Take the 2-minute tour ×
Music: Practice & Theory Stack Exchange is a question and answer site for musicians, students, and enthusiasts. It's 100% free, no registration required.

I started learning to play classical piano 6 months ago, at 27 years of age. Although I did not play the piano at all prior to this, I have been listening to classical piano and attending concerts for several years.

In these six months, I have made some progress, and in particular can now play the Chopin E-minor prelude (Op. 28 No. 4) and a Clementi sonatina reasonably well. I only have enough time to practice for about an hour a day.

Examples of my 'dream' pieces are Chopin's 4th ballade, the Liszt B-minor sonata, and Rachmaninoff's 3rd piano concerto. Don't scoff at me - I have come to realize that it is simply not realistic for a 27-year old beginner to expect to ever play these, depressing as that sounds.

It is clear to me that there are limits of adult learning. (I don't think any person who started the piano at an age above 10 or 12 has ever played Rach3 in the 100+ years that it has been composed.)

Instead of harboring the above grandiose and foolish aspirations, what are reasonable 1-year, 2-year, 5-year, 10-year and 20-year goals I can set for myself? (I am looking for 1-2 pieces suggestive of the level of difficulty at each milestone.)

share|improve this question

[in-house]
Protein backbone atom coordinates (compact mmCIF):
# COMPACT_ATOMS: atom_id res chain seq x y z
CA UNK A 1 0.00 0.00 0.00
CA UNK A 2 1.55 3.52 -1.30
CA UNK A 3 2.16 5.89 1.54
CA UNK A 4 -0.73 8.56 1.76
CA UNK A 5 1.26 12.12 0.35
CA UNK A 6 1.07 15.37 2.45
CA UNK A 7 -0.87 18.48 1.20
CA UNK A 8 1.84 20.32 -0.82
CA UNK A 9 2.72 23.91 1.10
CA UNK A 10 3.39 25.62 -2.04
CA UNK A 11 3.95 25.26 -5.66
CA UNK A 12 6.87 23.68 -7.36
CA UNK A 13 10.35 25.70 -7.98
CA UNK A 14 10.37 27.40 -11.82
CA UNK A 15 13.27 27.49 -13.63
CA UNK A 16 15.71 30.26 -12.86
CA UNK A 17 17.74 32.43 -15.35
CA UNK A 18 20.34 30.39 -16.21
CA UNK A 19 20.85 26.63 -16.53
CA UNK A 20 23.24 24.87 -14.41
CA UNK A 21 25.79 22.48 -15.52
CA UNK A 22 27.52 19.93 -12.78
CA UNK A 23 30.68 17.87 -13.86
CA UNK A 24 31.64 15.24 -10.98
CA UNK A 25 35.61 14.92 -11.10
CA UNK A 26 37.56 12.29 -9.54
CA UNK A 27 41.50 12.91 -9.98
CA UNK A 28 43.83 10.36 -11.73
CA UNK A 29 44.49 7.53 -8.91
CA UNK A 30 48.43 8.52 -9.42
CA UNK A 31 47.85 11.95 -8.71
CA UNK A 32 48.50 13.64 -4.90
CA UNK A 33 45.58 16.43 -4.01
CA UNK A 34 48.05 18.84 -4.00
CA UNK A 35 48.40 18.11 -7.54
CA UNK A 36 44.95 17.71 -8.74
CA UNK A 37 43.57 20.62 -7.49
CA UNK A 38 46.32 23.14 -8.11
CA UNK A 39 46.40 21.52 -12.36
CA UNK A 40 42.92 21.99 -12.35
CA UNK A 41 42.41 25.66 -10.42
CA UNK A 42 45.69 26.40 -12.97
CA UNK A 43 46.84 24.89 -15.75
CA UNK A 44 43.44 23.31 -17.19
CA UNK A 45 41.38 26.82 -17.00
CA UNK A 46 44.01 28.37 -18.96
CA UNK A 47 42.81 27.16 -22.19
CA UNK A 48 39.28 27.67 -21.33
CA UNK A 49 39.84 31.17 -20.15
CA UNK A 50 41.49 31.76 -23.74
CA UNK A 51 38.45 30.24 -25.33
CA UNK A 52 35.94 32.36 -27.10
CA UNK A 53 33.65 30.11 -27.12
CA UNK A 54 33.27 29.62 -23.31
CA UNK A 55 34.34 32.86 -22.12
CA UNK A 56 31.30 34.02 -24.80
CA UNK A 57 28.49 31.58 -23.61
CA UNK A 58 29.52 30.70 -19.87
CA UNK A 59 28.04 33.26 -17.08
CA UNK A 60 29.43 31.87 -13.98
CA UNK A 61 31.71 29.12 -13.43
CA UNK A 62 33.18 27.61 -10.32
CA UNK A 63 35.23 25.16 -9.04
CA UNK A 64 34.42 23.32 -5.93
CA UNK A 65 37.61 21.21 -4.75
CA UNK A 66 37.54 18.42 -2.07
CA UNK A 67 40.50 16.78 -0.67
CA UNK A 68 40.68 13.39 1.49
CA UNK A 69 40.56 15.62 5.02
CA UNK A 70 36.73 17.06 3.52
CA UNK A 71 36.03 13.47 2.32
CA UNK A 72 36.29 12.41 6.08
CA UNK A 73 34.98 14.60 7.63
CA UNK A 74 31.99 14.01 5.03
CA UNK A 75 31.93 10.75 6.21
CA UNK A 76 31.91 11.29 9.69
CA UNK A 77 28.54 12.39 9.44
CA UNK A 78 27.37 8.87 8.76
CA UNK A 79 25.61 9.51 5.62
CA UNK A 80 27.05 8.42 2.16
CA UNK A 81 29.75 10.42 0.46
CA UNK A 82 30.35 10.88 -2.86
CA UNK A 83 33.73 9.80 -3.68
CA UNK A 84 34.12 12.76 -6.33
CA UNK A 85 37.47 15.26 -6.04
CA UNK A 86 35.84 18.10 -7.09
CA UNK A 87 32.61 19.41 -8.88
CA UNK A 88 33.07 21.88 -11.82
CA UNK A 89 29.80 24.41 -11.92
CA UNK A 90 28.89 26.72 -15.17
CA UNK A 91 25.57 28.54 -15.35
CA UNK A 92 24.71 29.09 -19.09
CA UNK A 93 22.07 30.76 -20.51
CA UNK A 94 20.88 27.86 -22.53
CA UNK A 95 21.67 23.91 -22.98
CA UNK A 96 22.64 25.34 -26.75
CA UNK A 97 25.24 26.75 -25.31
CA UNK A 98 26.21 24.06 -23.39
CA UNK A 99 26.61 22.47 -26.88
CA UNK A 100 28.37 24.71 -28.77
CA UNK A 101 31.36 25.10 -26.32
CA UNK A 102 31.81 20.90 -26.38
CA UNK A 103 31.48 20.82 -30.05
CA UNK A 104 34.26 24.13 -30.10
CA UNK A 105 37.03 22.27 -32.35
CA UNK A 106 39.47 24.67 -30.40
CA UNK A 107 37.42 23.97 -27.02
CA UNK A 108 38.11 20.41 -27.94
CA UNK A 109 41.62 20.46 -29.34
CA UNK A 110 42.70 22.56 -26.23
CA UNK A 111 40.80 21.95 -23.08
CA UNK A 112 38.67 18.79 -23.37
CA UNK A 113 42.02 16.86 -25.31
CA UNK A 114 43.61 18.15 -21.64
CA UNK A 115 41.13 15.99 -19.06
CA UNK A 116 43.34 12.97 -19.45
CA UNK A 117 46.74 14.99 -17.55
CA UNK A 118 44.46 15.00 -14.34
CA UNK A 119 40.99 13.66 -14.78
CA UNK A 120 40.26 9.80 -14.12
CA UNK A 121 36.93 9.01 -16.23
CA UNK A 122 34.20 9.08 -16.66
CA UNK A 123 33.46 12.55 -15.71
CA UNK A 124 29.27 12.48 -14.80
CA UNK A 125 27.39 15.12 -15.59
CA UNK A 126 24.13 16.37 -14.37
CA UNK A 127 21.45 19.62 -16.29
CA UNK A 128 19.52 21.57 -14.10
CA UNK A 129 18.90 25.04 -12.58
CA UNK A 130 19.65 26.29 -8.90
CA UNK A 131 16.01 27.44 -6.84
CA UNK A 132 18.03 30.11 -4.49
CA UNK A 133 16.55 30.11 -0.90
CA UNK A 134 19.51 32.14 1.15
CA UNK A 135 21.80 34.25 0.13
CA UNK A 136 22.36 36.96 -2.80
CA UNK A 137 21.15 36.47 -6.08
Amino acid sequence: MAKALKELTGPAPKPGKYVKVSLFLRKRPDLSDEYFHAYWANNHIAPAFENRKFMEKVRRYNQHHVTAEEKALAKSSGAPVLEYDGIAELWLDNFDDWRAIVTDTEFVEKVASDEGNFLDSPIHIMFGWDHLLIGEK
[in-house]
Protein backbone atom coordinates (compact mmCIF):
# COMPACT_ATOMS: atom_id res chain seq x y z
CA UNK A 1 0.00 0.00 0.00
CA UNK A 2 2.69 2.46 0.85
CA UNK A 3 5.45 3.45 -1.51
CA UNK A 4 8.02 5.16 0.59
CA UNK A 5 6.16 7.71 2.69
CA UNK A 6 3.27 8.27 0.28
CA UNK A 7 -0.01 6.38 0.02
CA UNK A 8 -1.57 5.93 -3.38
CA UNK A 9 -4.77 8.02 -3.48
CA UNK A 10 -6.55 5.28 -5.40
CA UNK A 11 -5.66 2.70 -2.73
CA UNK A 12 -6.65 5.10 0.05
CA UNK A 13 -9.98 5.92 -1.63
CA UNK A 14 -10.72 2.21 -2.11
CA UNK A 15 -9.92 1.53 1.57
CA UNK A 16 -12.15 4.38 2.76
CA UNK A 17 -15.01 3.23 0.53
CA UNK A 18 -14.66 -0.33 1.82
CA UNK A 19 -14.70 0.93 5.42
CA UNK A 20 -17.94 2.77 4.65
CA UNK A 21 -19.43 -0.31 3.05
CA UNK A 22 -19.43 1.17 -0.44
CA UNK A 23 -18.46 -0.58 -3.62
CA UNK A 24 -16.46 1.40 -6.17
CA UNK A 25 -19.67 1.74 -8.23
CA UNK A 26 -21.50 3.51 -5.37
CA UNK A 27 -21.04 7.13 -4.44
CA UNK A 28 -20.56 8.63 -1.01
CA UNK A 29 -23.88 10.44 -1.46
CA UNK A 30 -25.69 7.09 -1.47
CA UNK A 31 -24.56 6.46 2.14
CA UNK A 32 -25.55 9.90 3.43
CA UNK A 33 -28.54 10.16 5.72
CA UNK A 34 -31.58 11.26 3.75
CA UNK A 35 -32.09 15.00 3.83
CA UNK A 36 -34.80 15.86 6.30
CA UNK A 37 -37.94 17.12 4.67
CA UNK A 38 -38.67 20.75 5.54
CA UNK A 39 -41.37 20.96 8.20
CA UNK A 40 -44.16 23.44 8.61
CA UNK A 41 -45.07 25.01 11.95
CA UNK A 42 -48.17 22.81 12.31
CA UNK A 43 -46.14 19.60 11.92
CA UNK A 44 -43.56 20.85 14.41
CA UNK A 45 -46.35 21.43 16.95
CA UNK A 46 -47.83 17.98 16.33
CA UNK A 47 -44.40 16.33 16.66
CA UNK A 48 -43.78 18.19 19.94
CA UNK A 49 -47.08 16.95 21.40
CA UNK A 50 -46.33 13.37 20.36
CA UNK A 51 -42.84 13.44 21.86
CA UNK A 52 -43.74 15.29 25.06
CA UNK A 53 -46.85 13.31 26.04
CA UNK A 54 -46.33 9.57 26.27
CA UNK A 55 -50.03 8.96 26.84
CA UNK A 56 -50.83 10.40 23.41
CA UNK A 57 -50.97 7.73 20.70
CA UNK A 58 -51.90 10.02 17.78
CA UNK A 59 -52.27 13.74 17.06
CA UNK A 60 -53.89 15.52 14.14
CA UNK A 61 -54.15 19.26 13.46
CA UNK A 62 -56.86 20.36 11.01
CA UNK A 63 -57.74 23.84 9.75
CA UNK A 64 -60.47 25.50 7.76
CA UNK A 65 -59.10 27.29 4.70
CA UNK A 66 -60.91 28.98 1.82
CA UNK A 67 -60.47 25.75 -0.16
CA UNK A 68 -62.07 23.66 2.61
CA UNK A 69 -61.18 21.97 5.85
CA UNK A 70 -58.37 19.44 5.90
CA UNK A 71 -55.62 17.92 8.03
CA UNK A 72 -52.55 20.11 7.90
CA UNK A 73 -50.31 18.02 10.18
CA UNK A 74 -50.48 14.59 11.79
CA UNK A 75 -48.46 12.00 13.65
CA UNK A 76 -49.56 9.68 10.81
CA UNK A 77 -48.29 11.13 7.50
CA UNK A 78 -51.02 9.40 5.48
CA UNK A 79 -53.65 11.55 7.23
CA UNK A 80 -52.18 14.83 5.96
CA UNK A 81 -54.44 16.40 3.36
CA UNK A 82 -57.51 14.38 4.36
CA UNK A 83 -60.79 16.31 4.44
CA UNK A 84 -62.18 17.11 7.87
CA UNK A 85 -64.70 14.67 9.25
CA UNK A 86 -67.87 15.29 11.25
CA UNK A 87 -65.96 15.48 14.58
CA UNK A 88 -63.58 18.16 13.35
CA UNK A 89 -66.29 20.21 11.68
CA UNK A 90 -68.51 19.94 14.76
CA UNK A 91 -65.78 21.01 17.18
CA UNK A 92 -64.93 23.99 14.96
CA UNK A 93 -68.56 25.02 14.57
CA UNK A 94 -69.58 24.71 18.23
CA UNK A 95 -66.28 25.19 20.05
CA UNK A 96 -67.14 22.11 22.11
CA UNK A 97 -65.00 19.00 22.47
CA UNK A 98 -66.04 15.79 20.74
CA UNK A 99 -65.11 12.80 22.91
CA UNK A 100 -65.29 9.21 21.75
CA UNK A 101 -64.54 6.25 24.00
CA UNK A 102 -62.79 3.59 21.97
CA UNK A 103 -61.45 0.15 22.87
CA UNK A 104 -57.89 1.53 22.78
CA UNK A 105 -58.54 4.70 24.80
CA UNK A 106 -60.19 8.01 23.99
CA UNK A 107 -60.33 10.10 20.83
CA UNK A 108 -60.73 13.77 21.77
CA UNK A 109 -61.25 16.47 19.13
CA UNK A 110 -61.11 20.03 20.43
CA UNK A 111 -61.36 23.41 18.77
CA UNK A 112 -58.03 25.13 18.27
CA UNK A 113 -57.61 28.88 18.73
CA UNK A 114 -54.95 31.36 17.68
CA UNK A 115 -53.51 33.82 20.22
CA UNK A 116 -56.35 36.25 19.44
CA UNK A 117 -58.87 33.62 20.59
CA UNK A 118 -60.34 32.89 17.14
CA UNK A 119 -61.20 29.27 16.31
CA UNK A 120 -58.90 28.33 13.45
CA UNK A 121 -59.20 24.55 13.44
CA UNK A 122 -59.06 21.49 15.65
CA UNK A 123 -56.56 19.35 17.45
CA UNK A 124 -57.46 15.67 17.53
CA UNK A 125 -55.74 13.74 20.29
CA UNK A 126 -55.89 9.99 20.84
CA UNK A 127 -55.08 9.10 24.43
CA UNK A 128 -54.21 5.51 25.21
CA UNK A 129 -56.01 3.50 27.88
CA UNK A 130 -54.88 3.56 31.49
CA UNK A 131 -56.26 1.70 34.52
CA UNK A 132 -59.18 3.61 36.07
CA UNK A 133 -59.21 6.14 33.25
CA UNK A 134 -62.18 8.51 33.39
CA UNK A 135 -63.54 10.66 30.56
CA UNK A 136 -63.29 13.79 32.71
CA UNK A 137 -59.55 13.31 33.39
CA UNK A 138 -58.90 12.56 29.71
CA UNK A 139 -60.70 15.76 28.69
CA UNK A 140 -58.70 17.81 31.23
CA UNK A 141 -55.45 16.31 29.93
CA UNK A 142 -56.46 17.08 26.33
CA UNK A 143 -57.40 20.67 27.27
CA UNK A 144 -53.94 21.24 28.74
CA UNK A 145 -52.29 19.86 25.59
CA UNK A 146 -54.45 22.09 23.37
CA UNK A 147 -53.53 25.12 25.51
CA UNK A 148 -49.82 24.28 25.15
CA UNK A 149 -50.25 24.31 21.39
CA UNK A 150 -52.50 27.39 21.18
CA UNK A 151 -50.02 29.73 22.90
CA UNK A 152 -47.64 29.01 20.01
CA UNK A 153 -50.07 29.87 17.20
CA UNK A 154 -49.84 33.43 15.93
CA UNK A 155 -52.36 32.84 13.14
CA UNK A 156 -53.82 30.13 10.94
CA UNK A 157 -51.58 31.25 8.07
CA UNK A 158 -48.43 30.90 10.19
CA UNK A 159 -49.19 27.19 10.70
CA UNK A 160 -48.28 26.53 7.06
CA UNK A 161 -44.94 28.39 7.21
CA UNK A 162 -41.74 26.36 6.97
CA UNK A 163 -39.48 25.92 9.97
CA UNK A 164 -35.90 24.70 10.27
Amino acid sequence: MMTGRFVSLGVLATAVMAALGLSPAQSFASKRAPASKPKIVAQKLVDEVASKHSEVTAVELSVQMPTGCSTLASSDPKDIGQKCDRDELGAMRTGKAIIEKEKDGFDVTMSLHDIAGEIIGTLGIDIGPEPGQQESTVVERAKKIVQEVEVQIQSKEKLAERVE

closed as too localized by Matthew Read Apr 3 '13 at 15:12

This question is unlikely to help any future visitors; it is only relevant to a small geographic area, a specific moment in time, or an extraordinarily narrow situation that is not generally applicable to the worldwide audience of the internet. For help making this question more broadly applicable, visit the help center.If this question can be reworded to fit the rules in the help center, please edit the question.

If you really like these works you can do it. There are effective ways to practice the piano (and any other instrument) which maximize your progress for the time spent. Check out this eye opening book by one Chuan C. Chang. –  Kaz Apr 3 '13 at 3:08
Chang believes that people in the 20-35 year age range can become concert pianists. –  Kaz Apr 3 '13 at 3:17
> I don't think any person who started the piano at an age above 10 or 12 has ever played Rach3 - Says who? Go ask on Pianoworld.com forums and see for yourself. (There are literally thousands of people who started playing as adults there.) I'll bet you're wrong. –  Stephen Hazel Apr 3 '13 at 4:04
The only limitation here is your practice time. At an hour a day, you probably won't be able to learn those "dream" pieces, at least not within a reasonable timeframe. As you start to play pieces that are more than 5-10 minutes in length you'll notice that it takes more practice time to absorb everything. That said, don't despair! If you can make more practice time, work hard, and enjoy learning, you can do it. Kids have simply logged more hours of practice time before they become working adults -- that's the biggest difference. –  terpsichore Apr 3 '13 at 4:15
I also disagree that this question is too localized. I am sure there are many many adult piano learners interesting in knowing what reasonable long-term goals are. –  Velvet Ghost Apr 3 '13 at 17:56